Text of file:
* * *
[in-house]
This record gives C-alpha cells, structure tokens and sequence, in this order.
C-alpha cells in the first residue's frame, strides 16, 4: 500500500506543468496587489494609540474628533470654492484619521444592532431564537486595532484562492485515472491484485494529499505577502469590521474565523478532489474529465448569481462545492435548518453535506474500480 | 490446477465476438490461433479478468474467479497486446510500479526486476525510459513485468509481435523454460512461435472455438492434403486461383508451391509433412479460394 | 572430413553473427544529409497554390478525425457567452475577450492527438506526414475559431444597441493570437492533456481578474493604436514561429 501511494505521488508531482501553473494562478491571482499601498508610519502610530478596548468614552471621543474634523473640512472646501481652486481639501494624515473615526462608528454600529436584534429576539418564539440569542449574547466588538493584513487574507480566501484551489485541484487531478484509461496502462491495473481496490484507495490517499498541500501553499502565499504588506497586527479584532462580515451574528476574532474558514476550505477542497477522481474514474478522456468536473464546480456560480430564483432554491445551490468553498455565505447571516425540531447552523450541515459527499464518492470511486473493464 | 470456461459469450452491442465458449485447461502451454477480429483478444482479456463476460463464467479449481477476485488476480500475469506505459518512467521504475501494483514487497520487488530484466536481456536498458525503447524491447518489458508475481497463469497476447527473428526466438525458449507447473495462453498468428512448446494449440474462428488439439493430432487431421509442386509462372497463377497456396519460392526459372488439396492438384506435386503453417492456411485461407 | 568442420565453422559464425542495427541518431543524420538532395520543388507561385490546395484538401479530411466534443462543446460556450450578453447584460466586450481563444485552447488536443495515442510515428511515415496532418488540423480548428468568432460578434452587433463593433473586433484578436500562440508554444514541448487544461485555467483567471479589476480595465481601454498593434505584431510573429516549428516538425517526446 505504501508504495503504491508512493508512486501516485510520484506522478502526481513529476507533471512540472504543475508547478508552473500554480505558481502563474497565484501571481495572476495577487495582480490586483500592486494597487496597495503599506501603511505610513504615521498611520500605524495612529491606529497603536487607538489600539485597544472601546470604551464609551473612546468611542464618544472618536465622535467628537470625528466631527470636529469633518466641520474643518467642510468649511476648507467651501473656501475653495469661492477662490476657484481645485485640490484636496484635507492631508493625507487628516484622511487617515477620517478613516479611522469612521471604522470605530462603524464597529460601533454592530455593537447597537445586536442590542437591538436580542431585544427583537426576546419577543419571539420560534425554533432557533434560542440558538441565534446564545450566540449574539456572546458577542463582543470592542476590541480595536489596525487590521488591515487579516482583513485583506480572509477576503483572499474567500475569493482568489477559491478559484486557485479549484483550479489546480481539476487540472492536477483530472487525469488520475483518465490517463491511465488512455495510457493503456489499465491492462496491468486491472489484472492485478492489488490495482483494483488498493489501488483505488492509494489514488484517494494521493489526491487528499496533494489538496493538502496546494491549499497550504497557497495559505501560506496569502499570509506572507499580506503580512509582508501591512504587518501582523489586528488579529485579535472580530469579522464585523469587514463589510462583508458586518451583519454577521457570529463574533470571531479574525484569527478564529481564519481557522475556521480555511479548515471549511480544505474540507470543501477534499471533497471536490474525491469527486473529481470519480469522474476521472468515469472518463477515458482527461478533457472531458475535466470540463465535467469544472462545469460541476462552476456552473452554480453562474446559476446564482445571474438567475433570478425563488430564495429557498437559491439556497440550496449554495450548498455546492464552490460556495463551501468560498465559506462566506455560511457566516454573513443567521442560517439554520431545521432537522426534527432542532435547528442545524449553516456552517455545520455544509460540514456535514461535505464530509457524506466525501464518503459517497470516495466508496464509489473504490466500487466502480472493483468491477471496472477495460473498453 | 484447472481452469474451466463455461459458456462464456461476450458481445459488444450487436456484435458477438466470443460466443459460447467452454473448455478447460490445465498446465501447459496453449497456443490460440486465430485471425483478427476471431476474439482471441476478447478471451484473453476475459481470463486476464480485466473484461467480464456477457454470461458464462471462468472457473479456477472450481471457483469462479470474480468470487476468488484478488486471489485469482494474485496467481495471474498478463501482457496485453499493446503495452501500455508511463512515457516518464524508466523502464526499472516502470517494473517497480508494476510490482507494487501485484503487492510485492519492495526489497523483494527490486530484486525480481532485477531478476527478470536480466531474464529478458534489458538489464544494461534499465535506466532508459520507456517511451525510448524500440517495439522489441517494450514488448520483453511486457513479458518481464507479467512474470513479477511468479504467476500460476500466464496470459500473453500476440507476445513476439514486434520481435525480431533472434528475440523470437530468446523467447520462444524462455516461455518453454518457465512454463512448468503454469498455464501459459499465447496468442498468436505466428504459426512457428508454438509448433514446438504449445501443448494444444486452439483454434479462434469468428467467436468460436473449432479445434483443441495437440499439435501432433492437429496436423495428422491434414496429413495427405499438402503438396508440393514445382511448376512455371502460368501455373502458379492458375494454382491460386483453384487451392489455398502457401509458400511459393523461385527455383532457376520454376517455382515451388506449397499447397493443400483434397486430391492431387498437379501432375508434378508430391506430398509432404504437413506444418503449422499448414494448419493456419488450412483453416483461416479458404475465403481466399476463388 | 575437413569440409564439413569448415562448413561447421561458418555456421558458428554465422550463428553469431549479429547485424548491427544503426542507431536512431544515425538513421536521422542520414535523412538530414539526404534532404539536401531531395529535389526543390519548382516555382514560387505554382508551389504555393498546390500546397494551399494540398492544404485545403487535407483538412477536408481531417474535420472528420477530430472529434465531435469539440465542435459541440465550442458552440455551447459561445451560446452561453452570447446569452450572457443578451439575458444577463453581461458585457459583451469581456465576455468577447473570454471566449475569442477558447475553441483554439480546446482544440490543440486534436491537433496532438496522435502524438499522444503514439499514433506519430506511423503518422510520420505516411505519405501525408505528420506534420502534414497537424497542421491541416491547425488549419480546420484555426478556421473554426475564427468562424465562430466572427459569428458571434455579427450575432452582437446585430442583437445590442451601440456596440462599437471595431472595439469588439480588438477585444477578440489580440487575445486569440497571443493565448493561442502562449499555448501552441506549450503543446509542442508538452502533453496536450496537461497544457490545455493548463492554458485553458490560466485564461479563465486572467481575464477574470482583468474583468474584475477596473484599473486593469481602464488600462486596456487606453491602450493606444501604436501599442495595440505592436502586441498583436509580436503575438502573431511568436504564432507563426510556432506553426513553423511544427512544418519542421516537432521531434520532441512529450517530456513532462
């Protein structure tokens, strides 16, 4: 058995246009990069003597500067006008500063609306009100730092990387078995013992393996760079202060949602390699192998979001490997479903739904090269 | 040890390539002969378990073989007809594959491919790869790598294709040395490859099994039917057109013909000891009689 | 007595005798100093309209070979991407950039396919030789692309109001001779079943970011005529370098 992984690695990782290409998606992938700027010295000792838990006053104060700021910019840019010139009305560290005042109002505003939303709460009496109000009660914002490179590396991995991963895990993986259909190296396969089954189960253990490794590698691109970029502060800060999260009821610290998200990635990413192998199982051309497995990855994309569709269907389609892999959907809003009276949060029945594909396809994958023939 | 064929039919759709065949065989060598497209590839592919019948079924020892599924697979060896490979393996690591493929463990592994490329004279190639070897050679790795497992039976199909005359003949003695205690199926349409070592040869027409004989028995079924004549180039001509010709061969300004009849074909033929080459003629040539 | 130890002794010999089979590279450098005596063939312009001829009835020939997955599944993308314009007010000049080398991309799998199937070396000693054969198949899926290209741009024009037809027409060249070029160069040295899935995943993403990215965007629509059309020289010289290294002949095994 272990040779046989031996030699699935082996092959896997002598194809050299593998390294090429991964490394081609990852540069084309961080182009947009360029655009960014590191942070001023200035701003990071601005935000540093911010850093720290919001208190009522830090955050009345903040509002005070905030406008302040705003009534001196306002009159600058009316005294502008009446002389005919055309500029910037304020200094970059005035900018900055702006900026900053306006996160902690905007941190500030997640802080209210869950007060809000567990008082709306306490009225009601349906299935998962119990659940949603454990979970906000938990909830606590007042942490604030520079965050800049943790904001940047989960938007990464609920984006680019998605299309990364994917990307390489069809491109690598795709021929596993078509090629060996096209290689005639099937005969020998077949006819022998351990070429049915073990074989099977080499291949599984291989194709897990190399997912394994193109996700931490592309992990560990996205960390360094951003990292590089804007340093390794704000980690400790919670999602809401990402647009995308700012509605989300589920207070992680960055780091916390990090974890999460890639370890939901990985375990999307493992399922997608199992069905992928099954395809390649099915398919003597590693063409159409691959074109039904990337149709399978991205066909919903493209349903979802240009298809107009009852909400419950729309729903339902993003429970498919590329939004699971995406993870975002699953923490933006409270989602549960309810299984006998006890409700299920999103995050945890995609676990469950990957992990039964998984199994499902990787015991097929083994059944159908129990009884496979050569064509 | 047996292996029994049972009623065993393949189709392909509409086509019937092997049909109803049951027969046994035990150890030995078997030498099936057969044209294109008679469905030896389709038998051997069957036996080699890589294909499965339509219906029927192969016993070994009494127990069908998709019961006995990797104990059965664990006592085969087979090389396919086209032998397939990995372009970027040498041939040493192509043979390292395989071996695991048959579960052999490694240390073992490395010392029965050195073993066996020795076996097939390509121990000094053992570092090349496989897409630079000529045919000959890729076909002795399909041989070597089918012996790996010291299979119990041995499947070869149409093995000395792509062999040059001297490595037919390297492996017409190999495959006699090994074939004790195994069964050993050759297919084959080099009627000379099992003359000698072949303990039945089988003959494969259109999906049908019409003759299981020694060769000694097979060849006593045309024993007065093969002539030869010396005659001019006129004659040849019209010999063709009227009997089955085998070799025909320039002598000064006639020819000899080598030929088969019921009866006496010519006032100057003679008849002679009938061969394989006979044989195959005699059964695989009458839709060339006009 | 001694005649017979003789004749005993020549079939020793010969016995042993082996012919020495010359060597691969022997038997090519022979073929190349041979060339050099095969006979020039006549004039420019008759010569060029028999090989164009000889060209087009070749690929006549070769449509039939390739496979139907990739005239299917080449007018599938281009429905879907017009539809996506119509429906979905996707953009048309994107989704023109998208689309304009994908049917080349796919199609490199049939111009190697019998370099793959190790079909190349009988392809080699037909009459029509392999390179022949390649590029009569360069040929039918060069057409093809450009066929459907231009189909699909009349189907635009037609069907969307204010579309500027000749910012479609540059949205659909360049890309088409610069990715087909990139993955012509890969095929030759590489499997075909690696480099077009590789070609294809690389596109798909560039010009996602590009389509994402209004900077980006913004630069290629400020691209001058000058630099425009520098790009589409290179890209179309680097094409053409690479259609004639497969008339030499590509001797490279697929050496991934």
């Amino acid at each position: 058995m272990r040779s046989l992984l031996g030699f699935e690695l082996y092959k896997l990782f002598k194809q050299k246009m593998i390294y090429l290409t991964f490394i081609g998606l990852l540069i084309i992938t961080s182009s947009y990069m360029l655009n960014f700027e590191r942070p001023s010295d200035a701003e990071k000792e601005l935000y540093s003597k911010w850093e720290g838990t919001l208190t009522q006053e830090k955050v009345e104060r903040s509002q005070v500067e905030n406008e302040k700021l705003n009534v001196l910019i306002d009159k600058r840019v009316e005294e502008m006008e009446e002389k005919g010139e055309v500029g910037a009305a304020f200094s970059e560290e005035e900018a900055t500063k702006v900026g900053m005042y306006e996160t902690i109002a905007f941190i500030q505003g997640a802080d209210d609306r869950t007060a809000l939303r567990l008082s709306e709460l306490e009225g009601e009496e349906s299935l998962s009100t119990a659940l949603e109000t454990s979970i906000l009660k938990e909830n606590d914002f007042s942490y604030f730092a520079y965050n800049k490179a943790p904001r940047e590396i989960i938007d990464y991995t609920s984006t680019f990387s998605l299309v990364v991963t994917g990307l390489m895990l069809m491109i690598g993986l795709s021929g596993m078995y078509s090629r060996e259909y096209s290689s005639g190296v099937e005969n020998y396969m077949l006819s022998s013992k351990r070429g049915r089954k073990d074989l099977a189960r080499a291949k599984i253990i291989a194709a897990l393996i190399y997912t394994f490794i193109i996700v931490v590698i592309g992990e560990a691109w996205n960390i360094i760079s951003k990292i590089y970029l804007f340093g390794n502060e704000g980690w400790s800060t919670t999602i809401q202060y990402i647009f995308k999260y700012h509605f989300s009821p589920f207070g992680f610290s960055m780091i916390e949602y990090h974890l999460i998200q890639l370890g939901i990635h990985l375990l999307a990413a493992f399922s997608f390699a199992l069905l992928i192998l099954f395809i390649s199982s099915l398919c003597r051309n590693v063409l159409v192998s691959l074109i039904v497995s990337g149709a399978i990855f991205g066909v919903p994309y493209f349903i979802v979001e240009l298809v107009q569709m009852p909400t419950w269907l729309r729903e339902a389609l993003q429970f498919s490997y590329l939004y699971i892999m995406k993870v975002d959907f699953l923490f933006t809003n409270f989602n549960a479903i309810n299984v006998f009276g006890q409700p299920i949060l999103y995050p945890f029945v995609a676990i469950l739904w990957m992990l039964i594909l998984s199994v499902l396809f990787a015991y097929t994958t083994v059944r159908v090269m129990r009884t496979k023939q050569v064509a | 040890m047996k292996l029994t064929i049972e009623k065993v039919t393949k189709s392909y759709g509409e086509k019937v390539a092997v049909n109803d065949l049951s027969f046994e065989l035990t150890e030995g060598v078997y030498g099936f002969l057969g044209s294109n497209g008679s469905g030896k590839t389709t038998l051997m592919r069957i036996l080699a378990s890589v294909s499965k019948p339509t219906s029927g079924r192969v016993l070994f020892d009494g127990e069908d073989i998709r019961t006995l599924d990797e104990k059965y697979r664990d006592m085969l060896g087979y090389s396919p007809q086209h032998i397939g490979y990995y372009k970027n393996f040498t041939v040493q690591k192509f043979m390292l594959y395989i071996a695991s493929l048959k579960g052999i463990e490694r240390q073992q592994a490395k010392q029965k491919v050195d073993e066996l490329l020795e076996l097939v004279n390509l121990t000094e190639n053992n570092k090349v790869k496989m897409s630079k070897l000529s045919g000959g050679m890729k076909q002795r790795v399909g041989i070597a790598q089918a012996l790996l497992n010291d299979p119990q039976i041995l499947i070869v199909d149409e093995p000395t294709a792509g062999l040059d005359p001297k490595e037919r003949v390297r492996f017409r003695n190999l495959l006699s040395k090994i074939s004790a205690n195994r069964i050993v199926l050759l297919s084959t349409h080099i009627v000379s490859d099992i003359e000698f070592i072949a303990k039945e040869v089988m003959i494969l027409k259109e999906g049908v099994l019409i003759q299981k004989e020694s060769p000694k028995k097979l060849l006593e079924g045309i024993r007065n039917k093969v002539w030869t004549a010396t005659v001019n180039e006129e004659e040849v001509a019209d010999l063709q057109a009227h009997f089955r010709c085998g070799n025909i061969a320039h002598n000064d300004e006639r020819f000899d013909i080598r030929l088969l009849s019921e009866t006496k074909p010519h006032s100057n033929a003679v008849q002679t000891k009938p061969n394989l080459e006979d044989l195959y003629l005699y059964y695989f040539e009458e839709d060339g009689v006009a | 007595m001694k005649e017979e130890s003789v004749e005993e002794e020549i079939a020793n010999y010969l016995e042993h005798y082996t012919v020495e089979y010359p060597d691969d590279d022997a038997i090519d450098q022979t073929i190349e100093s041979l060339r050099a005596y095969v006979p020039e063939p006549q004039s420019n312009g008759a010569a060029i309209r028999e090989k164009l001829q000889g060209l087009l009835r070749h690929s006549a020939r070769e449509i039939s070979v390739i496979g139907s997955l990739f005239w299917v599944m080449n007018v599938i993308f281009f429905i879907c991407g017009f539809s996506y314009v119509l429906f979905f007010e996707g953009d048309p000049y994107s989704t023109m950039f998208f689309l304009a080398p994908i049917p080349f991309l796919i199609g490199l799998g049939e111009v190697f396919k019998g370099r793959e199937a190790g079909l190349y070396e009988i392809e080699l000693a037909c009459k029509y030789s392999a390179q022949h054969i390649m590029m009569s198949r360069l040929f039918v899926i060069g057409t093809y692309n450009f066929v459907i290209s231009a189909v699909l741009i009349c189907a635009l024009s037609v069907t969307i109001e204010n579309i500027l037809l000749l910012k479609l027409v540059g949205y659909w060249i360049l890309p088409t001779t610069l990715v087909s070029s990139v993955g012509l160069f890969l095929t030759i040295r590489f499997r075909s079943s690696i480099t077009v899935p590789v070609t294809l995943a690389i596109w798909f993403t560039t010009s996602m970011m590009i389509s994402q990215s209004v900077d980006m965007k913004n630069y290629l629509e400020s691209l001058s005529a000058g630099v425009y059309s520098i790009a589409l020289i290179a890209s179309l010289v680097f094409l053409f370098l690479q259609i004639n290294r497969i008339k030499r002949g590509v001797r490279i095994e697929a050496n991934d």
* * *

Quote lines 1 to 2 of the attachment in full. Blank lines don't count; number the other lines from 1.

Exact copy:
[in-house]
This record gives C-alpha cells, structure tokens and sequence, in this order.